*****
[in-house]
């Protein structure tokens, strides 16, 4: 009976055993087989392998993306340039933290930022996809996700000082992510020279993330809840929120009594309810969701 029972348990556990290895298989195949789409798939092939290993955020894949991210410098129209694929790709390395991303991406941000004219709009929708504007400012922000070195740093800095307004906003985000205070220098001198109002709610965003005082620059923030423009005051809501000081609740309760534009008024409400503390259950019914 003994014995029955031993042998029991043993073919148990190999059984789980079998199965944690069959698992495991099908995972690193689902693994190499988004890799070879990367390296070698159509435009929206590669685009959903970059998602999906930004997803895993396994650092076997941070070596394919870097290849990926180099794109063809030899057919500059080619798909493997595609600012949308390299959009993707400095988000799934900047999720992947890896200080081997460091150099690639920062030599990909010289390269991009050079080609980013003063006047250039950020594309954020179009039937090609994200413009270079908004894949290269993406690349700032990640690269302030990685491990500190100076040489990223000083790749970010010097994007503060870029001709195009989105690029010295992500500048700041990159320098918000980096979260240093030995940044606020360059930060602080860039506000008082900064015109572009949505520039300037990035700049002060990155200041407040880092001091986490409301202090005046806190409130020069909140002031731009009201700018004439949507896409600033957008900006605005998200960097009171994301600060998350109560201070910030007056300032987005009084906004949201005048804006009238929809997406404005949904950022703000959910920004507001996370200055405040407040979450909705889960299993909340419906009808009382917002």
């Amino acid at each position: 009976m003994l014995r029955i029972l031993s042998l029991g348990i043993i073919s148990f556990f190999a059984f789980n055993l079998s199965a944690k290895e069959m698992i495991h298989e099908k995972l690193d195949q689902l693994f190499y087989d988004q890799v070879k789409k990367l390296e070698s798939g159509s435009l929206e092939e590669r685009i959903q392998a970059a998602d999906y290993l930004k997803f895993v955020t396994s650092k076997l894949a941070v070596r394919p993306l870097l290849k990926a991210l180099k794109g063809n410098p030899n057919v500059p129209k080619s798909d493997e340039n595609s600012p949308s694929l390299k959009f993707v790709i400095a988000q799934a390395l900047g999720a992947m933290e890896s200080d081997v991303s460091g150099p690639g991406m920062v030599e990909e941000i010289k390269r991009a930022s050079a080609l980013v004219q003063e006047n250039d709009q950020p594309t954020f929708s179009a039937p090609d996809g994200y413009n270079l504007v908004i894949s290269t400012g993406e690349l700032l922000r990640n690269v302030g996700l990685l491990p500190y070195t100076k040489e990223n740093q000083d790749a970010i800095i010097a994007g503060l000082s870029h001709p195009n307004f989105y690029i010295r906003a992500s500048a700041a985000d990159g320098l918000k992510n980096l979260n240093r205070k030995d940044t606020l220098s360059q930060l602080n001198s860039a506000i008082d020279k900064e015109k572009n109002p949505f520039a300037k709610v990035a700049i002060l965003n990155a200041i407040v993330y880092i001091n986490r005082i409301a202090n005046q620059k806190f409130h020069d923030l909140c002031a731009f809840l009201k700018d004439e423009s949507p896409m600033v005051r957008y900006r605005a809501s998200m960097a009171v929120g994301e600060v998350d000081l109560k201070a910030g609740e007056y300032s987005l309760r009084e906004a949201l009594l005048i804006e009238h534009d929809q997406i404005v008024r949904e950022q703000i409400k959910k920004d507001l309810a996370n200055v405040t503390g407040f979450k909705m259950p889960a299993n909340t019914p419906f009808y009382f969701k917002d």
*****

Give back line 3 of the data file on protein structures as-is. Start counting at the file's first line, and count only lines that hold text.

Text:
């Amino acid at each position: 009976m003994l014995r029955i029972l031993s042998l029991g348990i043993i073919s148990f556990f190999a059984f789980n055993l079998s199965a944690k290895e069959m698992i495991h298989e099908k995972l690193d195949q689902l693994f190499y087989d988004q890799v070879k789409k990367l390296e070698s798939g159509s435009l929206e092939e590669r685009i959903q392998a970059a998602d999906y290993l930004k997803f895993v955020t396994s650092k076997l894949a941070v070596r394919p993306l870097l290849k990926a991210l180099k794109g063809n410098p030899n057919v500059p129209k080619s798909d493997e340039n595609s600012p949308s694929l390299k959009f993707v790709i400095a988000q799934a390395l900047g999720a992947m933290e890896s200080d081997v991303s460091g150099p690639g991406m920062v030599e990909e941000i010289k390269r991009a930022s050079a080609l980013v004219q003063e006047n250039d709009q950020p594309t954020f929708s179009a039937p090609d996809g994200y413009n270079l504007v908004i894949s290269t400012g993406e690349l700032l922000r990640n690269v302030g996700l990685l491990p500190y070195t100076k040489e990223n740093q000083d790749a970010i800095i010097a994007g503060l000082s870029h001709p195009n307004f989105y690029i010295r906003a992500s500048a700041a985000d990159g320098l918000k992510n980096l979260n240093r205070k030995d940044t606020l220098s360059q930060l602080n001198s860039a506000i008082d020279k900064e015109k572009n109002p949505f520039a300037k709610v990035a700049i002060l965003n990155a200041i407040v993330y880092i001091n986490r005082i409301a202090n005046q620059k806190f409130h020069d923030l909140c002031a731009f809840l009201k700018d004439e423009s949507p896409m600033v005051r957008y900006r605005a809501s998200m960097a009171v929120g994301e600060v998350d000081l109560k201070a910030g609740e007056y300032s987005l309760r009084e906004a949201l009594l005048i804006e009238h534009d929809q997406i404005v008024r949904e950022q703000i409400k959910k920004d507001l309810a996370n200055v405040t503390g407040f979450k909705m259950p889960a299993n909340t019914p419906f009808y009382f969701k917002d």